When browsing resume templates, look for those with contemporary, clean, easy-on-the-eyes designs.
- Avoid old-school resume templates that make your resume look like it’s stuck in the 1990s.
- Choose designs that control the user experience and tell the hiring manager which elements to look at first. If a resume design doesn’t have a clear visual hierarchy, it will appear dense, confusing and “too much hard work”.
For this reason, stay away from two-column layouts. They often fail at presenting content in a visually hierarchical manner.
Notice, for example, how the resume example below dumps all of the information in front of you. The resume content isn’t easily skimmable and does not feel inviting to read:
Step 4: Decide On The Right Resume Format.
There are three resume formats: reverse chronological, functional, and combination.
Let me make this decision very easy for you:
- Use reverse chronological resume format if you have more than 1 role.
- Use functional resume format if you have no work experience (i.e., you’re a graduate).
- Don’t use the combination resume format, ever.
The reverse chronological resume format is best suited for professionals, managers and executives – because it puts a big spotlight on your most recent (and therefore important) roles.
It also gives employers an excellent overview of your career progression.
The functional resume format is best suited for graduates because it takes attention away from your most significant weakness – that you don’t have an employment history.
Instead, it highlights your strengths – academic achievements, transferable skills, communication skills and extra-curricular activities.
Step 5: Write A Killer Headline.
It’s time to start writing your resume.
Kick it off with a snappy headline that echoes the role you’re seeking, acknowledges your current job title and is buoyed by relevant skills, specialisations or achievements.
The headline should live in the resume header, right next to your name.
It’s immediately apparent that the person is Chief Financial Officer, operates in the Climate Technology space and has something to do with IPOs.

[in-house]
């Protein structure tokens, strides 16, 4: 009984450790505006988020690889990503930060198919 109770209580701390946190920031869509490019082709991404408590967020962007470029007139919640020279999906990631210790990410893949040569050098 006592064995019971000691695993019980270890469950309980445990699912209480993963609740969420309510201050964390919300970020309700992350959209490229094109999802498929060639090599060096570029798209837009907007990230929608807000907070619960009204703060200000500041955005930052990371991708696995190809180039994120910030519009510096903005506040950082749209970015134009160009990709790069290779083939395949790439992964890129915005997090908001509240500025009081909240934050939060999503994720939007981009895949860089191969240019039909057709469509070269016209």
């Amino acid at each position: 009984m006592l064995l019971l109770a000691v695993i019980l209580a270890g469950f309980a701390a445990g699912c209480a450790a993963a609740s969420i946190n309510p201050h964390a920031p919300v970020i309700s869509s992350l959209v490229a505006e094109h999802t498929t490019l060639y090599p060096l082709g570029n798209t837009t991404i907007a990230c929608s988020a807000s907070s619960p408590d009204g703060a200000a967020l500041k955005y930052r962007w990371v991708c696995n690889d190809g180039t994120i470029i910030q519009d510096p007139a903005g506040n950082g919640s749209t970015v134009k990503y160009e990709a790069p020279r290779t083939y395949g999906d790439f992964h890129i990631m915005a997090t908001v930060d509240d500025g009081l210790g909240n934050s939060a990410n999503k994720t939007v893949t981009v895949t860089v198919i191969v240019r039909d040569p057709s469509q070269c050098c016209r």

Here are a few other examples:
- Financial Controller | CPA | FP&A
- Sales Representative | Forex | Hedging
- Senior Supply Chain Manager | Planning & Execution
- IT Program Manager | CSM | PMP
- Executive Sales Director | Acquisition & Business Development
If you get stuck, refer back to the job ad and the position description. Ask yourself – what is their main pain point? Craft a headline that appears as an antidote.
Step 6: Enter Your Contact Details.
This section is self-explanatory, but let me provide a few critical nuances.
- Your Name. Use the [Firstname] [Lastname] format.
- Phone Number. Your mobile is fine. Include your country area code if applying internationally.
- LinkedIn URL. Did you know that you can change the default, ugly and long URL that LinkedIn gave you by default to one that’s simple, short and attractive? Here’s how to do it.
- Address. Some job seekers prefer to reveal their city and country; others list their full residential address. It’s up to you.
- Email Address. Ensure that it looks professional, and ideally, include at least one of your names. You could also consider purchasing a domain resembling your name and hosting your email address. (Here’s how to do it).
- Do Not Include your DOB, gender, marital status or photograph (read the full list of items that you shouldn’t include).
Step 7: Write A (Very Basic) Profile.